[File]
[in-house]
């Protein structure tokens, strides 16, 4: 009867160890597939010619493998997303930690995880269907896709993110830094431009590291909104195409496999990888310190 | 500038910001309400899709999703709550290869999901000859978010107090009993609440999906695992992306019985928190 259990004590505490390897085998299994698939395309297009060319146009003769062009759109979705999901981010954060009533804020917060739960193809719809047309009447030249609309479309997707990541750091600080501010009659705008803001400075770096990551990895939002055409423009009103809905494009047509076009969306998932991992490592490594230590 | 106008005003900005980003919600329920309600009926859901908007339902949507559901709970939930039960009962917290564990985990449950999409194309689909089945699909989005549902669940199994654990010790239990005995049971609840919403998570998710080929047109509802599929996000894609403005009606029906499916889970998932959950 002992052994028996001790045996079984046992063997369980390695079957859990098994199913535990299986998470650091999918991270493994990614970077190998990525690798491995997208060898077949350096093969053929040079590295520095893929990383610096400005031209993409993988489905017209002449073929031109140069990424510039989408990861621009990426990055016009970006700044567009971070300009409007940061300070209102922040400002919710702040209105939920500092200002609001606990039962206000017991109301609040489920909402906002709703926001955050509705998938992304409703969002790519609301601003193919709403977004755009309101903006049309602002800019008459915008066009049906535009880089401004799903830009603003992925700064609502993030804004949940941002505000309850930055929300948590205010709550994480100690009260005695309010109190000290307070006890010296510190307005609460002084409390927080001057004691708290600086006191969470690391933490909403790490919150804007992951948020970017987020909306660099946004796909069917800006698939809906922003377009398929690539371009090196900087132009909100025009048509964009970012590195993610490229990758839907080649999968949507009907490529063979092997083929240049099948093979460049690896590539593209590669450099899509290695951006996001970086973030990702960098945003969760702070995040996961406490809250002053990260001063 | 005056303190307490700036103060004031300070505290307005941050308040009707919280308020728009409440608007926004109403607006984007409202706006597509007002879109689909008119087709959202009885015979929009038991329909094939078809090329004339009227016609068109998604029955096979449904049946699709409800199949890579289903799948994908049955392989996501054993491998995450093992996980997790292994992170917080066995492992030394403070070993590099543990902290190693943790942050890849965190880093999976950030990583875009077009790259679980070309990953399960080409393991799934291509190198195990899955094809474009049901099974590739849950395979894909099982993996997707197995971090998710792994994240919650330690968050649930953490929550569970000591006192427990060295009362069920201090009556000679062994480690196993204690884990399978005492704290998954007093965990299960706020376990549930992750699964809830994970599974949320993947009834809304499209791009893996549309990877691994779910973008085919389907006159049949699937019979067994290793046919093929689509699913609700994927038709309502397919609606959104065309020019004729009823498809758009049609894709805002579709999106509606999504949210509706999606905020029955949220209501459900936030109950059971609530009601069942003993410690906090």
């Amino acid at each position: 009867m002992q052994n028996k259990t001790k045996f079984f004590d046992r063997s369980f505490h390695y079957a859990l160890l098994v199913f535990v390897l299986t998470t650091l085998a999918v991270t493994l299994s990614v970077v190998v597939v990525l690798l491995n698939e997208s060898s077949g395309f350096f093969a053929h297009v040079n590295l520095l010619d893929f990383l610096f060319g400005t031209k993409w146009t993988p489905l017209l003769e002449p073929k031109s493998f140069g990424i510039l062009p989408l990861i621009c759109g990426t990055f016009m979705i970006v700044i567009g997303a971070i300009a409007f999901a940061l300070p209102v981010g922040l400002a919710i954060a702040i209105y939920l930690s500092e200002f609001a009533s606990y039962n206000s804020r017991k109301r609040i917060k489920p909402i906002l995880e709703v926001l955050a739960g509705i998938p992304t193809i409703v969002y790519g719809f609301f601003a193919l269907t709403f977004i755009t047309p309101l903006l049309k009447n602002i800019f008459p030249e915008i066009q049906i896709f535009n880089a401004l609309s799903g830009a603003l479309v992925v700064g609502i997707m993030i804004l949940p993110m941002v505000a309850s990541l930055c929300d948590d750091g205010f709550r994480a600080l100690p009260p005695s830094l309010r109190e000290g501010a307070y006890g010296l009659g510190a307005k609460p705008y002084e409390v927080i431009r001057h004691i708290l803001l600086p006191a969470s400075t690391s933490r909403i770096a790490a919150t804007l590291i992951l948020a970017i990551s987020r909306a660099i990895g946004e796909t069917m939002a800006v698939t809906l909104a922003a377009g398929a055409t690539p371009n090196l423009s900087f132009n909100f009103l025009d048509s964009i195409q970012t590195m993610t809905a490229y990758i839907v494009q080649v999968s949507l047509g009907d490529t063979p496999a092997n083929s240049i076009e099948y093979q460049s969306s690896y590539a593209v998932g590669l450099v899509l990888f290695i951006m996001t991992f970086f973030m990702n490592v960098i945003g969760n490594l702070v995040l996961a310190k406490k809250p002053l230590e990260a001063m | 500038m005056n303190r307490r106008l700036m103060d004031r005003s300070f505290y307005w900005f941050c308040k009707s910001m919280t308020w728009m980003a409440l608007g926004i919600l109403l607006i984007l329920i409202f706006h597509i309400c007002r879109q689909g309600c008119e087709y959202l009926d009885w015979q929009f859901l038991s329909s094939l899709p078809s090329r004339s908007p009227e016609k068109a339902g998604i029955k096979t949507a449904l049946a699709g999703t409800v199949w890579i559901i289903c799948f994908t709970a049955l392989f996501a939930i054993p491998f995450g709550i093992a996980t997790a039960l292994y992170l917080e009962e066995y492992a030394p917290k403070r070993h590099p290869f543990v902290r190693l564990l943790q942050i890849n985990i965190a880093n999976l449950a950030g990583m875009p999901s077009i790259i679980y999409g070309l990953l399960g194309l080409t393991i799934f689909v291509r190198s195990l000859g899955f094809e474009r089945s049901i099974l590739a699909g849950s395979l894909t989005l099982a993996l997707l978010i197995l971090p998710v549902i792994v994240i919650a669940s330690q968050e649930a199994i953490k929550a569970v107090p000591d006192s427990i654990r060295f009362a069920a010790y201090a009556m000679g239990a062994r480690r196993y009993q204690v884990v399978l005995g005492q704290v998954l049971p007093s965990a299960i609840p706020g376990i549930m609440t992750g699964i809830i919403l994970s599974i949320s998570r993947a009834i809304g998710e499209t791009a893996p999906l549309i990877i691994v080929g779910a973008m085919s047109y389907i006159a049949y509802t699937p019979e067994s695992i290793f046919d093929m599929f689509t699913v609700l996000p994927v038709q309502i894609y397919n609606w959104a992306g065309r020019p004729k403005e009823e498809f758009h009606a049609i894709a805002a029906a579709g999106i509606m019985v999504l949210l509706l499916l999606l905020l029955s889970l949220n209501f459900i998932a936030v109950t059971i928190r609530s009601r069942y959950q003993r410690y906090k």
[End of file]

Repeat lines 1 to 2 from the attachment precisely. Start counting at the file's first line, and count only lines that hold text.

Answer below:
[in-house]
């Protein structure tokens, strides 16, 4: 009867160890597939010619493998997303930690995880269907896709993110830094431009590291909104195409496999990888310190 | 500038910001309400899709999703709550290869999901000859978010107090009993609440999906695992992306019985928190 259990004590505490390897085998299994698939395309297009060319146009003769062009759109979705999901981010954060009533804020917060739960193809719809047309009447030249609309479309997707990541750091600080501010009659705008803001400075770096990551990895939002055409423009009103809905494009047509076009969306998932991992490592490594230590 | 106008005003900005980003919600329920309600009926859901908007339902949507559901709970939930039960009962917290564990985990449950999409194309689909089945699909989005549902669940199994654990010790239990005995049971609840919403998570998710080929047109509802599929996000894609403005009606029906499916889970998932959950 002992052994028996001790045996079984046992063997369980390695079957859990098994199913535990299986998470650091999918991270493994990614970077190998990525690798491995997208060898077949350096093969053929040079590295520095893929990383610096400005031209993409993988489905017209002449073929031109140069990424510039989408990861621009990426990055016009970006700044567009971070300009409007940061300070209102922040400002919710702040209105939920500092200002609001606990039962206000017991109301609040489920909402906002709703926001955050509705998938992304409703969002790519609301601003193919709403977004755009309101903006049309602002800019008459915008066009049906535009880089401004799903830009603003992925700064609502993030804004949940941002505000309850930055929300948590205010709550994480100690009260005695309010109190000290307070006890010296510190307005609460002084409390927080001057004691708290600086006191969470690391933490909403790490919150804007992951948020970017987020909306660099946004796909069917800006698939809906922003377009398929690539371009090196900087132009909100025009048509964009970012590195993610490229990758839907080649999968949507009907490529063979092997083929240049099948093979460049690896590539593209590669450099899509290695951006996001970086973030990702960098945003969760702070995040996961406490809250002053990260001063 | 005056303190307490700036103060004031300070505290307005941050308040009707919280308020728009409440608007926004109403607006984007409202706006597509007002879109689909008119087709959202009885015979929009038991329909094939078809090329004339009227016609068109998604029955096979449904049946699709409800199949890579289903799948994908049955392989996501054993491998995450093992996980997790292994992170917080066995492992030394403070070993590099543990902290190693943790942050890849965190880093999976950030990583875009077009790259679980070309990953399960080409393991799934291509190198195990899955094809474009049901099974590739849950395979894909099982993996997707197995971090998710792994994240919650330690968050649930953490929550569970000591006192427990060295009362069920201090009556000679062994480690196993204690884990399978005492704290998954007093965990299960706020376990549930992750699964809830994970599974949320993947009834809304499209791009893996549309990877691994779910973008085919389907006159049949699937019979067994290793046919093929689509699913609700994927038709309502397919609606959104065309020019004729009823498809758009049609894709805002579709999106509606999504949210509706999606905020029955949220209501459900936030109950059971609530009601069942003993410690906090």